Glycogen accumulation, central carbon metabolism, and aging of hematopoietic stem and progenitor cells.
Poisa-Beiro L, Thoma J, Landry J, Sauer S, Yamamoto A, Eckstein V, Romanov N
, Raffel S, Hoffmann GF, Bork P
, Benes V, Gavin AC, Tanaka M, Ho AD
2020 Jul 14; 10(1): 11597. PubMed: 32665666.
Abstract + PDF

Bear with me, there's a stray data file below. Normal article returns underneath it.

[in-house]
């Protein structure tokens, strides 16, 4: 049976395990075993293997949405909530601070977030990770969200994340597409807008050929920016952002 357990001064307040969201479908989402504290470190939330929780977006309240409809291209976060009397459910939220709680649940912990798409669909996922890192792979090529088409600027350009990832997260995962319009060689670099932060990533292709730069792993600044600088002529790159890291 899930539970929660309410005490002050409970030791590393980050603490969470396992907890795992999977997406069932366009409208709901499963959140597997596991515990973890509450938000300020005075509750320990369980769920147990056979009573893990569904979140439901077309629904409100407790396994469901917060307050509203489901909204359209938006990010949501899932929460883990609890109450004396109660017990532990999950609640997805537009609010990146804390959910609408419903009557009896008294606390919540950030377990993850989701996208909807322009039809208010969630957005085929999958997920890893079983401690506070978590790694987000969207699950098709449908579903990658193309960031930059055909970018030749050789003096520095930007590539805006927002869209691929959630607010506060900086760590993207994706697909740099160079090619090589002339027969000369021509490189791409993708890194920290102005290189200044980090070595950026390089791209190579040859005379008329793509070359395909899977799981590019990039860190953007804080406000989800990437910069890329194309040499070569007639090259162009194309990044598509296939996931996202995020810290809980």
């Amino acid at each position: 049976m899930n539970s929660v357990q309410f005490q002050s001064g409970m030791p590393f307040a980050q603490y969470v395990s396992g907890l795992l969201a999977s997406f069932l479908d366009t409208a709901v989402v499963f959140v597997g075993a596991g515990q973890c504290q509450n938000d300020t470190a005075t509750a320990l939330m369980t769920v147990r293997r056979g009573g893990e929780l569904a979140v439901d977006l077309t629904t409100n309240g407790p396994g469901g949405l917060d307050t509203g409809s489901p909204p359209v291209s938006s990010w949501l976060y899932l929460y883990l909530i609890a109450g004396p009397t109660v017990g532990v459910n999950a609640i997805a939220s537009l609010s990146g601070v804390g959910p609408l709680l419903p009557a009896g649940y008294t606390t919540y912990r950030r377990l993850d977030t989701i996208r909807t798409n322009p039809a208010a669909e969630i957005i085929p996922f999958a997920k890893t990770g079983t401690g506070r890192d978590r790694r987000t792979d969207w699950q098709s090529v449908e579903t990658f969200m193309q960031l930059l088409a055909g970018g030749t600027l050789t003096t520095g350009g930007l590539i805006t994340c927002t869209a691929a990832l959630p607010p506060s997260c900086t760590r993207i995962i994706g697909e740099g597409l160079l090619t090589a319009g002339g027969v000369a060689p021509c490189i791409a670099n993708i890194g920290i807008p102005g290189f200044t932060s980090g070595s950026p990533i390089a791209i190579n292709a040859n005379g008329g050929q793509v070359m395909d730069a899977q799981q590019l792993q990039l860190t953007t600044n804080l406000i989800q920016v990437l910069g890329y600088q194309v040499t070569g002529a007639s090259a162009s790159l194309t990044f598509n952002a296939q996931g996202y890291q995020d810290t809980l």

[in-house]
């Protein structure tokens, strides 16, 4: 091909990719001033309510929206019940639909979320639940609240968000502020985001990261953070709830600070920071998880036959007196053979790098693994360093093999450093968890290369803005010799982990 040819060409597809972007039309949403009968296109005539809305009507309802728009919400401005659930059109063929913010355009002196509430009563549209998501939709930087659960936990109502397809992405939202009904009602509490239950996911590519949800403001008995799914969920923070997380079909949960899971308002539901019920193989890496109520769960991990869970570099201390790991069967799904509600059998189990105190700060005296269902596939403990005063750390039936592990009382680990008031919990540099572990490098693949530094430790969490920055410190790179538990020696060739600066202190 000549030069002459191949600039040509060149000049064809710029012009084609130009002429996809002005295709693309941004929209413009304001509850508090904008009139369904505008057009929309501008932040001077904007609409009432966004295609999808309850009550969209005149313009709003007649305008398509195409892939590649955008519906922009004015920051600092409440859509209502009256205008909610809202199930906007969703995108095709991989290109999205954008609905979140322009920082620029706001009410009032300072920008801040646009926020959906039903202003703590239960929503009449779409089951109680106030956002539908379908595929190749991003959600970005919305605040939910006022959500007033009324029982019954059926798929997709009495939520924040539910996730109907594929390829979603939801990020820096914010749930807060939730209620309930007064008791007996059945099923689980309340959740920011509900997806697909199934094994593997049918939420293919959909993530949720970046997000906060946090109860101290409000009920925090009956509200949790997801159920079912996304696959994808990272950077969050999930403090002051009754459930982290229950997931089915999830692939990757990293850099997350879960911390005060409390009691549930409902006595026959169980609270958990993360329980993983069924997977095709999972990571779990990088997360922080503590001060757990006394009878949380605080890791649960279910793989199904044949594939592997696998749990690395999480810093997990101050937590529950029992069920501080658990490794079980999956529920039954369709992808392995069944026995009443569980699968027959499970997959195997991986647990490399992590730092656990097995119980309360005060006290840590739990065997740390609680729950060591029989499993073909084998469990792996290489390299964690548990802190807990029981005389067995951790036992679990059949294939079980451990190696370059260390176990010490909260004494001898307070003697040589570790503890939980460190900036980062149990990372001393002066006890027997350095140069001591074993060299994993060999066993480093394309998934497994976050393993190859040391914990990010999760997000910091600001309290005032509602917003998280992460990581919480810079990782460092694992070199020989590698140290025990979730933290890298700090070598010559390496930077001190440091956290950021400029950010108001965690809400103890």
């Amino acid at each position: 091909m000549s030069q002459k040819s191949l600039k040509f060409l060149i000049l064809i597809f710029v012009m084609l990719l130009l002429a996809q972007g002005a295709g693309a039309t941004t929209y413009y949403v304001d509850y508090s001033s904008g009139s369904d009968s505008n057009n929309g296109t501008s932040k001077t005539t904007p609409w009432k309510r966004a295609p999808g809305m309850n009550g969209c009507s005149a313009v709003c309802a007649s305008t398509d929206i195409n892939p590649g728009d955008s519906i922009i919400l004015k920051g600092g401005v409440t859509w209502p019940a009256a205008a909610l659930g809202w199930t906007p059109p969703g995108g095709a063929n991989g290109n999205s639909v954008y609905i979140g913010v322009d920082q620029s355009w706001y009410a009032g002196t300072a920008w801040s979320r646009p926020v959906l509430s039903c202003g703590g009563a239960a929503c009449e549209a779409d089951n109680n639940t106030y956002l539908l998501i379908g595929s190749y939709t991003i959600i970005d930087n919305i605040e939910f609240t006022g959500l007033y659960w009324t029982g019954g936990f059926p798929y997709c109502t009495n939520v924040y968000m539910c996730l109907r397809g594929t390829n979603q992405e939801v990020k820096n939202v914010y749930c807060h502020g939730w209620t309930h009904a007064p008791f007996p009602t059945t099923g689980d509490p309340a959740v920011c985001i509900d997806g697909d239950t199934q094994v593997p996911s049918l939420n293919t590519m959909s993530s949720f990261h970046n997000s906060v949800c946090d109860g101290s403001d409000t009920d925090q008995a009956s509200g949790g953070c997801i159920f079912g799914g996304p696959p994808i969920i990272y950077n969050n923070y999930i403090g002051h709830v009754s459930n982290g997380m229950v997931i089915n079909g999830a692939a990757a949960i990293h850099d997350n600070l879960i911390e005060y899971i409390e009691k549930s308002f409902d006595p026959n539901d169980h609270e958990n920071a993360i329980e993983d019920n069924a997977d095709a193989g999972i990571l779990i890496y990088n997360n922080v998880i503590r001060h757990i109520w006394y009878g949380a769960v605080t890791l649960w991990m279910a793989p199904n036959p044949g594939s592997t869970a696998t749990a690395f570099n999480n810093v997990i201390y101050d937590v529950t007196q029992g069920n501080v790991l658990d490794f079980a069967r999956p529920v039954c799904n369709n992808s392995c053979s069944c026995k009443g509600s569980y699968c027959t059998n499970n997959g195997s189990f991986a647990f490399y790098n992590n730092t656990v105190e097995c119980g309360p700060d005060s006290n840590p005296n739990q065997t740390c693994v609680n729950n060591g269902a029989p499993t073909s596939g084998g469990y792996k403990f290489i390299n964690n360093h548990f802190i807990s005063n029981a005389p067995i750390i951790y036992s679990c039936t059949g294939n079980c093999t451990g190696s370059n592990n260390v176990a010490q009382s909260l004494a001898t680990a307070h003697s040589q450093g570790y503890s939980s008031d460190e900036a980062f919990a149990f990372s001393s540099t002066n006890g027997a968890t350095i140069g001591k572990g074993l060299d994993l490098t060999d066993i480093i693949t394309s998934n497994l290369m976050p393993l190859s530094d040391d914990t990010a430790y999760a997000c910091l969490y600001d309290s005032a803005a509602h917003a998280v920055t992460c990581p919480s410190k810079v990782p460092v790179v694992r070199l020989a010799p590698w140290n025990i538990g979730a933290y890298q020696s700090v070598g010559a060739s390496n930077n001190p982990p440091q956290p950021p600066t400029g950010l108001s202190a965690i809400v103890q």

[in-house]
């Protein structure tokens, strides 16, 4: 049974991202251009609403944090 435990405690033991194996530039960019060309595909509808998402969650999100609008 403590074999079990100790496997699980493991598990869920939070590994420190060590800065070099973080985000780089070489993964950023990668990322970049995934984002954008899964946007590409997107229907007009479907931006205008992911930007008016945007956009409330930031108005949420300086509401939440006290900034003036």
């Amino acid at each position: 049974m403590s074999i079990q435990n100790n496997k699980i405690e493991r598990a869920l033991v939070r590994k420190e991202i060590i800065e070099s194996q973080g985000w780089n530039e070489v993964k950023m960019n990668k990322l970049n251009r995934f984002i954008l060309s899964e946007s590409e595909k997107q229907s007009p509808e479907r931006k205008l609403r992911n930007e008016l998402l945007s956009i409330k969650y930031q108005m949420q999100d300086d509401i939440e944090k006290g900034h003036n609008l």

Inspired by recent proteomic data demonstrating the upregulation of carbon and glycogen metabolism in aging human hematopoietic stem and progenitor cells (HPCs, CD34+ cells), this report addresses whether this is caused by elevated glycolysis of the HPCs on a per cell basis, or by a subpopulation that has become more glycolytic. The average glycogen content in individual CD34+ cells from older subjects (> 50 years) was 3.5 times higher and more heterogeneous compared to younger subjects (< 35 years). Representative glycolytic enzyme activities in HPCs confirmed a significant increase in glycolysis in older subjects. The HPCs from older subjects can be fractionated into three distinct subsets with high, intermediate, and low glucose uptake (GU) capacity, while the subset with a high GU capacity could scarcely be detected in younger subjects. Thus, we conclude that upregulated glycolysis in aging HPCs is caused by the expansion of a more glycolytic HPC subset. Since single-cell RNA analysis has also demonstrated that this subpopulation is linked to myeloid differentiation and increased proliferation, isolation and mechanistic characterization of this subpopulation can be utilized to elucidate specific targets for therapeutic interventions to restore the lineage balance of aging HPCs.